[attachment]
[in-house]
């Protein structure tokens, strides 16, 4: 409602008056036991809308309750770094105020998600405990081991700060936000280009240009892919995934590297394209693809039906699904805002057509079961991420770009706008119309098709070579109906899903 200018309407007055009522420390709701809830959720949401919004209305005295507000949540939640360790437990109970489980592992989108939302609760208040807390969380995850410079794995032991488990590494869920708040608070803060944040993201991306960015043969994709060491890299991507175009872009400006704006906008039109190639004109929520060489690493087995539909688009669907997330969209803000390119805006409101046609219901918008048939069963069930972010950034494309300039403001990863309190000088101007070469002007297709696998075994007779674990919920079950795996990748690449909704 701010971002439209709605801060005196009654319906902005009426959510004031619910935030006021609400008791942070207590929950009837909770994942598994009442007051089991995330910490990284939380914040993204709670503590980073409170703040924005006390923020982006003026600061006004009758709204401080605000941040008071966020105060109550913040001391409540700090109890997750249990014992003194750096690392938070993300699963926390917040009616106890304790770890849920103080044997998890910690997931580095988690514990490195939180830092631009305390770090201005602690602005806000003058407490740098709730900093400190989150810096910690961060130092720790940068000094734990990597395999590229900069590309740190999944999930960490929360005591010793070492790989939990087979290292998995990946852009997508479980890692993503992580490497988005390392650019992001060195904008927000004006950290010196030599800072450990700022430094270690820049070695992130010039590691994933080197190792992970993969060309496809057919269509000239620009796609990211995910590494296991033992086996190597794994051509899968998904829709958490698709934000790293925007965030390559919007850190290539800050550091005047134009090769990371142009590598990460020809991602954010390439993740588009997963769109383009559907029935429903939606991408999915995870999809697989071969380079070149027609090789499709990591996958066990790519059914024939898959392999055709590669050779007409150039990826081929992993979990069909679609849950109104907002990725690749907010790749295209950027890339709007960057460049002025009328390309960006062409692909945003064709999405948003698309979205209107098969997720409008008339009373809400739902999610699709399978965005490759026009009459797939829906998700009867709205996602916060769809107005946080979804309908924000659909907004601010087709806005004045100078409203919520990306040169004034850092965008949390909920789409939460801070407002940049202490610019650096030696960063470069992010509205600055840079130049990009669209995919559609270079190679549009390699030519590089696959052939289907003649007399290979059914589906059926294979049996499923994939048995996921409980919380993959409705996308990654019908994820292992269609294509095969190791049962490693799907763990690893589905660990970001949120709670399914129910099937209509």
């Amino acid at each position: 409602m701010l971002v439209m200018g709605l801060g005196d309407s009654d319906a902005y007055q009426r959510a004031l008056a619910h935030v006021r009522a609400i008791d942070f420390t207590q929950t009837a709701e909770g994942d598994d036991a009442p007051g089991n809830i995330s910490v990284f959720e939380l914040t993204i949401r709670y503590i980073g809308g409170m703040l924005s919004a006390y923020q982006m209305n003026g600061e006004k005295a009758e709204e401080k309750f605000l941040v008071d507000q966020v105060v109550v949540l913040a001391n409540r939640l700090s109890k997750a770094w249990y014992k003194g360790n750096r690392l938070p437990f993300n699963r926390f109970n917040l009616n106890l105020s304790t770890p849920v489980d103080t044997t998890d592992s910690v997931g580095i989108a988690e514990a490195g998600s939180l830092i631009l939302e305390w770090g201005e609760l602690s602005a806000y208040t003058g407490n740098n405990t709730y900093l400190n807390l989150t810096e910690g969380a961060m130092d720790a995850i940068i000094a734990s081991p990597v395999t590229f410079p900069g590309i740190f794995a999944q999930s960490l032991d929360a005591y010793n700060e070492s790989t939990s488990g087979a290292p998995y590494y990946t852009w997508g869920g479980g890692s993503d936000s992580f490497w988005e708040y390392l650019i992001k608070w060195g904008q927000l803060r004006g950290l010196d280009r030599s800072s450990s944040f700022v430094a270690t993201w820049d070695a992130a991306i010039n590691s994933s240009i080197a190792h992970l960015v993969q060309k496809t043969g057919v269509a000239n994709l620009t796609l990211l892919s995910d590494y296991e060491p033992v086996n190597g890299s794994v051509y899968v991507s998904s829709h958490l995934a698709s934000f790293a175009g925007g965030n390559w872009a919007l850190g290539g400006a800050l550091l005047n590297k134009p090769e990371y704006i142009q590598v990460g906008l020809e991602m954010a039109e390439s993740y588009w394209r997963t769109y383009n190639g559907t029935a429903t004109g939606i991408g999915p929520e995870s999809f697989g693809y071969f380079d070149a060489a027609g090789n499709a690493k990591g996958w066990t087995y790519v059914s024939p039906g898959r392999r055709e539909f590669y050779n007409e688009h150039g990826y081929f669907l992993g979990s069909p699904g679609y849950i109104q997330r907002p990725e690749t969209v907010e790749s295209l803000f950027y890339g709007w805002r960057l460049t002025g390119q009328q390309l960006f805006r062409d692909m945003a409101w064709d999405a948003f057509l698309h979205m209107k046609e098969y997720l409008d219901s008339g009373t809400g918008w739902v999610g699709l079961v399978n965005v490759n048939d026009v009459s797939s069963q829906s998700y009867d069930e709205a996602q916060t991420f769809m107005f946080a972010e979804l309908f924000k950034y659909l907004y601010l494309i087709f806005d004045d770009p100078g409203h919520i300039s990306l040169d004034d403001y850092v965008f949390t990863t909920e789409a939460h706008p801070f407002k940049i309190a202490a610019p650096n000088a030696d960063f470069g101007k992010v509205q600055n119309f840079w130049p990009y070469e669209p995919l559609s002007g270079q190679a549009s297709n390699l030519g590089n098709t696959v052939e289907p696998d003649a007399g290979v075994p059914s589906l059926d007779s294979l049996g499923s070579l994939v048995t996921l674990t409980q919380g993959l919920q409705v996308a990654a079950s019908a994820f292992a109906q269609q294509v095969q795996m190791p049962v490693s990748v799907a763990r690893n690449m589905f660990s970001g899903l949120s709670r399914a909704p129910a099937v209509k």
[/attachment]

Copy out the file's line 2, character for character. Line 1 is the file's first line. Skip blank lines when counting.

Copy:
């Protein structure tokens, strides 16, 4: 409602008056036991809308309750770094105020998600405990081991700060936000280009240009892919995934590297394209693809039906699904805002057509079961991420770009706008119309098709070579109906899903 200018309407007055009522420390709701809830959720949401919004209305005295507000949540939640360790437990109970489980592992989108939302609760208040807390969380995850410079794995032991488990590494869920708040608070803060944040993201991306960015043969994709060491890299991507175009872009400006704006906008039109190639004109929520060489690493087995539909688009669907997330969209803000390119805006409101046609219901918008048939069963069930972010950034494309300039403001990863309190000088101007070469002007297709696998075994007779674990919920079950795996990748690449909704 701010971002439209709605801060005196009654319906902005009426959510004031619910935030006021609400008791942070207590929950009837909770994942598994009442007051089991995330910490990284939380914040993204709670503590980073409170703040924005006390923020982006003026600061006004009758709204401080605000941040008071966020105060109550913040001391409540700090109890997750249990014992003194750096690392938070993300699963926390917040009616106890304790770890849920103080044997998890910690997931580095988690514990490195939180830092631009305390770090201005602690602005806000003058407490740098709730900093400190989150810096910690961060130092720790940068000094734990990597395999590229900069590309740190999944999930960490929360005591010793070492790989939990087979290292998995990946852009997508479980890692993503992580490497988005390392650019992001060195904008927000004006950290010196030599800072450990700022430094270690820049070695992130010039590691994933080197190792992970993969060309496809057919269509000239620009796609990211995910590494296991033992086996190597794994051509899968998904829709958490698709934000790293925007965030390559919007850190290539800050550091005047134009090769990371142009590598990460020809991602954010390439993740588009997963769109383009559907029935429903939606991408999915995870999809697989071969380079070149027609090789499709990591996958066990790519059914024939898959392999055709590669050779007409150039990826081929992993979990069909679609849950109104907002990725690749907010790749295209950027890339709007960057460049002025009328390309960006062409692909945003064709999405948003698309979205209107098969997720409008008339009373809400739902999610699709399978965005490759026009009459797939829906998700009867709205996602916060769809107005946080979804309908924000659909907004601010087709806005004045100078409203919520990306040169004034850092965008949390909920789409939460801070407002940049202490610019650096030696960063470069992010509205600055840079130049990009669209995919559609270079190679549009390699030519590089696959052939289907003649007399290979059914589906059926294979049996499923994939048995996921409980919380993959409705996308990654019908994820292992269609294509095969190791049962490693799907763990690893589905660990970001949120709670399914129910099937209509």